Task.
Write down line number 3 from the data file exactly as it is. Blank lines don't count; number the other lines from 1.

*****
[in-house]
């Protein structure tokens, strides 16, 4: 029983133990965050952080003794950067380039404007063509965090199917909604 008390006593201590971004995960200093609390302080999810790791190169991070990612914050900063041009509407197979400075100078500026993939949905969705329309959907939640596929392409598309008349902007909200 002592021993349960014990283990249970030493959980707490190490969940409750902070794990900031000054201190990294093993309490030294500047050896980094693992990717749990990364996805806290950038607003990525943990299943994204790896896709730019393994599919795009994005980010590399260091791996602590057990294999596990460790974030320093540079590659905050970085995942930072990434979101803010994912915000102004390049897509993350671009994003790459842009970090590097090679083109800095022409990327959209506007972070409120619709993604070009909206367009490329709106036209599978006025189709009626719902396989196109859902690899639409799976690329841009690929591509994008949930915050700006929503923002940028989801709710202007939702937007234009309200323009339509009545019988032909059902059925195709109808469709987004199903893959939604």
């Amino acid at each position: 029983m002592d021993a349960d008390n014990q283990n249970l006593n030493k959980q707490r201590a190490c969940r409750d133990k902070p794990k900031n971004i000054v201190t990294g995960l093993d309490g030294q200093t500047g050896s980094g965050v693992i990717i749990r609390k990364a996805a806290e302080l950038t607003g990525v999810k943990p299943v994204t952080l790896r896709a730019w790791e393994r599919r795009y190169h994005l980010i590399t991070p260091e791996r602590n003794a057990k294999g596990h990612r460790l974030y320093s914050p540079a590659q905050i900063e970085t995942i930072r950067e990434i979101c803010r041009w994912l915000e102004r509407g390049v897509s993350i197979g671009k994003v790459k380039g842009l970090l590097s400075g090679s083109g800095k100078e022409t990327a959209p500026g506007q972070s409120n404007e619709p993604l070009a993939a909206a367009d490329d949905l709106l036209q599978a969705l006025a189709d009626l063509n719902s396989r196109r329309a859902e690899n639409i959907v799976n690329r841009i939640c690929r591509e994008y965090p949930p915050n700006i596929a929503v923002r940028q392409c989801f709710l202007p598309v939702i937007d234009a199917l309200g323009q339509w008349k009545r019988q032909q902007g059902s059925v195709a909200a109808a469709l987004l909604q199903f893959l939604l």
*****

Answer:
């Amino acid at each position: 029983m002592d021993a349960d008390n014990q283990n249970l006593n030493k959980q707490r201590a190490c969940r409750d133990k902070p794990k900031n971004i000054v201190t990294g995960l093993d309490g030294q200093t500047g050896s980094g965050v693992i990717i749990r609390k990364a996805a806290e302080l950038t607003g990525v999810k943990p299943v994204t952080l790896r896709a730019w790791e393994r599919r795009y190169h994005l980010i590399t991070p260091e791996r602590n003794a057990k294999g596990h990612r460790l974030y320093s914050p540079a590659q905050i900063e970085t995942i930072r950067e990434i979101c803010r041009w994912l915000e102004r509407g390049v897509s993350i197979g671009k994003v790459k380039g842009l970090l590097s400075g090679s083109g800095k100078e022409t990327a959209p500026g506007q972070s409120n404007e619709p993604l070009a993939a909206a367009d490329d949905l709106l036209q599978a969705l006025a189709d009626l063509n719902s396989r196109r329309a859902e690899n639409i959907v799976n690329r841009i939640c690929r591509e994008y965090p949930p915050n700006i596929a929503v923002r940028q392409c989801f709710l202007p598309v939702i937007d234009a199917l309200g323009q339509w008349k009545r019988q032909q902007g059902s059925v195709a909200a109808a469709l987004l909604q199903f893959l939604l």